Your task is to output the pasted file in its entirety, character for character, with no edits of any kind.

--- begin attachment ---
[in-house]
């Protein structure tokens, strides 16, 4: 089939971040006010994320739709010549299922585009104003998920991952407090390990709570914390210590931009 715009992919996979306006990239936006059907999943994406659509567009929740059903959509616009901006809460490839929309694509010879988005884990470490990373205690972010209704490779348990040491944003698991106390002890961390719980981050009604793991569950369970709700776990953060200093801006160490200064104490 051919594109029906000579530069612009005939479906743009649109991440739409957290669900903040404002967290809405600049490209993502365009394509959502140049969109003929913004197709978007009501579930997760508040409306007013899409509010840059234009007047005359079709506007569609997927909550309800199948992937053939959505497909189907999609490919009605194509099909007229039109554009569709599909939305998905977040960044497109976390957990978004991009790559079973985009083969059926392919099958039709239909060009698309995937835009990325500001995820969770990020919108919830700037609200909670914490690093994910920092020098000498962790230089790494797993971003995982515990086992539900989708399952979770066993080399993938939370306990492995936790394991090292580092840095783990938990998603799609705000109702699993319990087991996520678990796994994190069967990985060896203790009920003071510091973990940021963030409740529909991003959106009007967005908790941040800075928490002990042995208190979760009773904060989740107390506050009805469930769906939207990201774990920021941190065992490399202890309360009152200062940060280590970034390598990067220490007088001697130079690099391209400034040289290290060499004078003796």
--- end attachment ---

[in-house]
């Protein structure tokens, strides 16, 4: 089939971040006010994320739709010549299922585009104003998920991952407090390990709570914390210590931009 715009992919996979306006990239936006059907999943994406659509567009929740059903959509616009901006809460490839929309694509010879988005884990470490990373205690972010209704490779348990040491944003698991106390002890961390719980981050009604793991569950369970709700776990953060200093801006160490200064104490 051919594109029906000579530069612009005939479906743009649109991440739409957290669900903040404002967290809405600049490209993502365009394509959502140049969109003929913004197709978007009501579930997760508040409306007013899409509010840059234009007047005359079709506007569609997927909550309800199948992937053939959505497909189907999609490919009605194509099909007229039109554009569709599909939305998905977040960044497109976390957990978004991009790559079973985009083969059926392919099958039709239909060009698309995937835009990325500001995820969770990020919108919830700037609200909670914490690093994910920092020098000498962790230089790494797993971003995982515990086992539900989708399952979770066993080399993938939370306990492995936790394991090292580092840095783990938990998603799609705000109702699993319990087991996520678990796994994190069967990985060896203790009920003071510091973990940021963030409740529909991003959106009007967005908790941040800075928490002990042995208190979760009773904060989740107390506050009805469930769906939207990201774990920021941190065992490399202890309360009152200062940060280590970034390598990067220490007088001697130079690099391209400034040289290290060499004078003796």